Technology

Wits researchers hopeful of potential treatment for aggressive breast cancer

Wits researchers hopeful of potential treatment for aggressive breast cancer

Researchers at the University of the Witwatersrand (Wits) are optimistic they have made a breakthrough in a potential treatment for a particularly aggressive cancer.

The Triple Negative Breast Cancer (TNBC) mostly affects black women under the age of 50. The treatment has been tested in mice with great success, reducing tumours by 74% in late-stage cancer and 94% in intermediate-stage cancer. Tumours are 100% healed in early stage cancer, said the university.

According to Wits’ Prof Mandeep Kaur, who is leading the research, laboratory studies show that the therapy could treat cancer both as a standalone treatment or combined with chemotherapeutic drugs to increase their efficacy.

“I am eager to progress the testing, development and eventual rollout of this therapeutic in Africa to tackle a problem mostly affecting women of African descent. If successful, the world can take advantage to bring hope and life to women and their loved ones across the globe,” Kaur said.

During her research career, she has worked on several projects linked to cancer but it was while working as a senior research scientist in the Middle East, where Kaur was exposed to high rates of TNBC, that she began focusing on the disease.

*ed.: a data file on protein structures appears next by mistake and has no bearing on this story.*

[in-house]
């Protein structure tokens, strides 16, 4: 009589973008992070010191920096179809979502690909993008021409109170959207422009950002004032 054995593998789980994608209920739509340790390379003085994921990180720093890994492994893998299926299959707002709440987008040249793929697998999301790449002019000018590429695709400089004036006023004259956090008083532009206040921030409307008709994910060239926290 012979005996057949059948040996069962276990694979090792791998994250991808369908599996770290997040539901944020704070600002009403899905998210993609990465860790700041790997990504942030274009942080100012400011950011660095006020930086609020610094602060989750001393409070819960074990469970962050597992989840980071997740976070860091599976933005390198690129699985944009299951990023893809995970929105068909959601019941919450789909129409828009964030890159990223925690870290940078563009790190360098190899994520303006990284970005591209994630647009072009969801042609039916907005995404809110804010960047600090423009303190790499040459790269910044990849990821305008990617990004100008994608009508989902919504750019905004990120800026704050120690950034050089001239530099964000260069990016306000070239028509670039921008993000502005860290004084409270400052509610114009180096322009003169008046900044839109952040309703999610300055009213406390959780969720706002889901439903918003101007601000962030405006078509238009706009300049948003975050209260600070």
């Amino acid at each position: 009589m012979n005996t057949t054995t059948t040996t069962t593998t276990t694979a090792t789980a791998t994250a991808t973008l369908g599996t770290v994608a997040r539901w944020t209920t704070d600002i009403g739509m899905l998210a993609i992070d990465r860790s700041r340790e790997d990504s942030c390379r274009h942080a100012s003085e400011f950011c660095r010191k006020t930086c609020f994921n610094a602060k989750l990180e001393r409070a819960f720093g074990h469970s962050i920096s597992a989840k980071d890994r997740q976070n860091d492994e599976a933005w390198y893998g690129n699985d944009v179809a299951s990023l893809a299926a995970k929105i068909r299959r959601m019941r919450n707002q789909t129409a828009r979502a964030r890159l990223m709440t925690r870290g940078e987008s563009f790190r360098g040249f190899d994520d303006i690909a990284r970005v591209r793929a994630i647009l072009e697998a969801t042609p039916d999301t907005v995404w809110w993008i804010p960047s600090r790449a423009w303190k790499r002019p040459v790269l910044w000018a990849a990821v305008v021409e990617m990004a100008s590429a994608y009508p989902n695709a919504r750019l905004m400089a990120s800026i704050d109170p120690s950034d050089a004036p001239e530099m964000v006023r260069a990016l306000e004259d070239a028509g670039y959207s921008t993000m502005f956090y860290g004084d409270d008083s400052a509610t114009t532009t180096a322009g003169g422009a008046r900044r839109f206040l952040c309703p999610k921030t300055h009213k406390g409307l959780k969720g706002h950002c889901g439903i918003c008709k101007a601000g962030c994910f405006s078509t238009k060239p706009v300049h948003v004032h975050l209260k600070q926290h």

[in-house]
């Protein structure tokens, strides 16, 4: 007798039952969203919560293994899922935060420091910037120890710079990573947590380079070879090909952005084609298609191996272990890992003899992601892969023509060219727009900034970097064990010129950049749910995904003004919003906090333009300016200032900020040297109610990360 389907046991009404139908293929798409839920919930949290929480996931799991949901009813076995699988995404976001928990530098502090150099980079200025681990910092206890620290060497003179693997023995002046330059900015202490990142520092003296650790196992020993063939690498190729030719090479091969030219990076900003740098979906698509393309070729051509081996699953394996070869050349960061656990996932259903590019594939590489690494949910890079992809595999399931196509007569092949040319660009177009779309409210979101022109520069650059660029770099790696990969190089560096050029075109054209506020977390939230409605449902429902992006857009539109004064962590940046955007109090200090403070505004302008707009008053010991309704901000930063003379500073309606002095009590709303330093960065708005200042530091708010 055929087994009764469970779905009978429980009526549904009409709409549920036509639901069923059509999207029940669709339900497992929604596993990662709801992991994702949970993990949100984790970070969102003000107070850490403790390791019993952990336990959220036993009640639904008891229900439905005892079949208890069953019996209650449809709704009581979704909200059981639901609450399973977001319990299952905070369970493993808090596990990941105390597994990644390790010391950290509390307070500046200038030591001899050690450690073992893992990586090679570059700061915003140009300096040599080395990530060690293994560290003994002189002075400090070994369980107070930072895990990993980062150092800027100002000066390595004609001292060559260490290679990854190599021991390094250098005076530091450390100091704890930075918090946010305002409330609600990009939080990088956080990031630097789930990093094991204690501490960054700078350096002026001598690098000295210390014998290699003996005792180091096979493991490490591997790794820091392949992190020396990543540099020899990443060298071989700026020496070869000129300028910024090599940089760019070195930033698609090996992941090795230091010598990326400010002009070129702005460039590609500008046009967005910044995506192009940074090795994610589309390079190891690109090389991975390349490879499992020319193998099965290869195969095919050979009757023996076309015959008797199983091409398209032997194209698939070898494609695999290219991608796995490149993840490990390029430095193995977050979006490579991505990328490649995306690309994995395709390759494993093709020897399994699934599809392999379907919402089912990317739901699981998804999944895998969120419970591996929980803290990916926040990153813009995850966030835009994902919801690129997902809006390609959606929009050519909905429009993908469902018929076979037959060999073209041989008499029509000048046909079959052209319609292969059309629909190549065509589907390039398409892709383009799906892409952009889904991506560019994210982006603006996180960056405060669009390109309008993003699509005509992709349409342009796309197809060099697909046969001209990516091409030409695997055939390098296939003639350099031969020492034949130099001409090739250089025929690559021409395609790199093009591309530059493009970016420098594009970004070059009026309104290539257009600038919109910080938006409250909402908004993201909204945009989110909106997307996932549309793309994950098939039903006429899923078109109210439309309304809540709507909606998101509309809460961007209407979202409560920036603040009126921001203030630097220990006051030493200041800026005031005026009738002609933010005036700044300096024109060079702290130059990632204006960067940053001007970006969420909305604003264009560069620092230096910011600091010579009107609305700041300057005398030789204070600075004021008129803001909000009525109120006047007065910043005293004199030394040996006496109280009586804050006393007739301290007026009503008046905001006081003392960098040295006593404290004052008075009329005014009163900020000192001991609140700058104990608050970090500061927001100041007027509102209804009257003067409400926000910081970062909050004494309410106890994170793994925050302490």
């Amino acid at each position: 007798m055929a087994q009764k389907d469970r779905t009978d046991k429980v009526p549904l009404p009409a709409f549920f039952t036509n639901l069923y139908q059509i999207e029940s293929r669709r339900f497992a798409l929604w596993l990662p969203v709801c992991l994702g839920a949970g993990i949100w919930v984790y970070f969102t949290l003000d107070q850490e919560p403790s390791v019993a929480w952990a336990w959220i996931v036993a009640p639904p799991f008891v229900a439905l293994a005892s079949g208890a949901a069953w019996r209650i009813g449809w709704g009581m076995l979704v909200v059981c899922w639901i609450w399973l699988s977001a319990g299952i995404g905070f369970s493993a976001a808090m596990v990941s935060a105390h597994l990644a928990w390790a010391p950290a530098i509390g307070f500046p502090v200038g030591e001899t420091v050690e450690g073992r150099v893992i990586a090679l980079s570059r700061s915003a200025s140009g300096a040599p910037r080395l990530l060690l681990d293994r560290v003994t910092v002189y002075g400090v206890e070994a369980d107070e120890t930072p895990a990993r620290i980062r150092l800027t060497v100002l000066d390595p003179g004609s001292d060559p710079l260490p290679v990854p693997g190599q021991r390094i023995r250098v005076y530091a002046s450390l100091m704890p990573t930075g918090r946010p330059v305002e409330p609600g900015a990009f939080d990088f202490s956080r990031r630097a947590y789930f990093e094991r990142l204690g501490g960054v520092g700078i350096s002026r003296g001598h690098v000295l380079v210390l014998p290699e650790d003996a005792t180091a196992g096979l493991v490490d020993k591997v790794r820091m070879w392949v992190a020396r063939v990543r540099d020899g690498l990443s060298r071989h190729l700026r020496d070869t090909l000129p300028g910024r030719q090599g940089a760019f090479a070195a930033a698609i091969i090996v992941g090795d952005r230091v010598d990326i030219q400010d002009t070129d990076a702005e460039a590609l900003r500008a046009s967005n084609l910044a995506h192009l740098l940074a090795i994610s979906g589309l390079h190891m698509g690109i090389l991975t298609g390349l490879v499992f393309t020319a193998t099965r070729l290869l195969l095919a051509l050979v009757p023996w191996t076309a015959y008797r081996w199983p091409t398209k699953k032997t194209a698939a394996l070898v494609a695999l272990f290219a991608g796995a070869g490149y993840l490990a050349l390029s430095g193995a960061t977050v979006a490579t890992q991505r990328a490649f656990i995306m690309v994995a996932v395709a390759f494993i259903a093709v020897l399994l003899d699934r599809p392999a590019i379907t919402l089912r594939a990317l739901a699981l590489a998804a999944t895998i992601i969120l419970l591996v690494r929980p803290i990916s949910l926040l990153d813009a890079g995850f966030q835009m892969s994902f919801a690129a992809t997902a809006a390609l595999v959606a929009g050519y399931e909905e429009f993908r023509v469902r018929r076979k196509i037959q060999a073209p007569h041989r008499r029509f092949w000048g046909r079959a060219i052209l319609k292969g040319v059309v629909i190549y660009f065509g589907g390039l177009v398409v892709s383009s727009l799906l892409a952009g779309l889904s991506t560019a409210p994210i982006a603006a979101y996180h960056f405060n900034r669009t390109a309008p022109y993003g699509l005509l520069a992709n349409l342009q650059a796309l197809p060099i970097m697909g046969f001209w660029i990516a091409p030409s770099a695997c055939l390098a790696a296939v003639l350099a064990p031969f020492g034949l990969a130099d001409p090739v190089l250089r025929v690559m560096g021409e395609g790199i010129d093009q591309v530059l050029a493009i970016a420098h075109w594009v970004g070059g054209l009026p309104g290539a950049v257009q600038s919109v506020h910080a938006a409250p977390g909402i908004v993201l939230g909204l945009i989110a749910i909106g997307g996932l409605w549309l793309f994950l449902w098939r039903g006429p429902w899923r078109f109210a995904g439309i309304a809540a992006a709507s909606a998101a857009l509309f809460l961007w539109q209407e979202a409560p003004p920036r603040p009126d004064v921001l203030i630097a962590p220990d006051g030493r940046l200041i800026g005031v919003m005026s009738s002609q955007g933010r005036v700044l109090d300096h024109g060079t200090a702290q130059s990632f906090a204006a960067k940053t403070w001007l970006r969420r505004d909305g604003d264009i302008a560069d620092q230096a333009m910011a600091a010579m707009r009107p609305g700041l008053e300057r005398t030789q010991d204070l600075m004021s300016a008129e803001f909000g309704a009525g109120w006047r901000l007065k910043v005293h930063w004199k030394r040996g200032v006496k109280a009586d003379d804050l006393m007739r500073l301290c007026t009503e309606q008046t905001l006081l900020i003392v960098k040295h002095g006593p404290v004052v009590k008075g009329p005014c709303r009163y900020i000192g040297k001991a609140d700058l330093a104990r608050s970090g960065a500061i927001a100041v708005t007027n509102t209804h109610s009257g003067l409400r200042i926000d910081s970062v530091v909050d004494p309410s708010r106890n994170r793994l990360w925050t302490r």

“My passion grew further when I moved to South Africa because African women are also at higher risk of developing this cancer,” she said.

It was during her earlier studies between 2012 and 2016 that she came across a new molecule that killed cancer cells by removing cholesterol from them.

Kaur and her team at the School of Molecular and Cell Biology at Wits are excited about the potential for treating TNBC and are eager to get started on clinical trials. Funding remains the missing link required to advance the project.

“We are working hard to raise funds for clinical trials to assess dosing requirements and the efficacy of the therapeutic in patients. We plan to enrol 50 patients in phase IIa and 150 in phase IIb. The trials will be run at three different hospital sites. The time frames for completion are dependent on the availability of the patients, but could be as soon as three years,” Kaur said.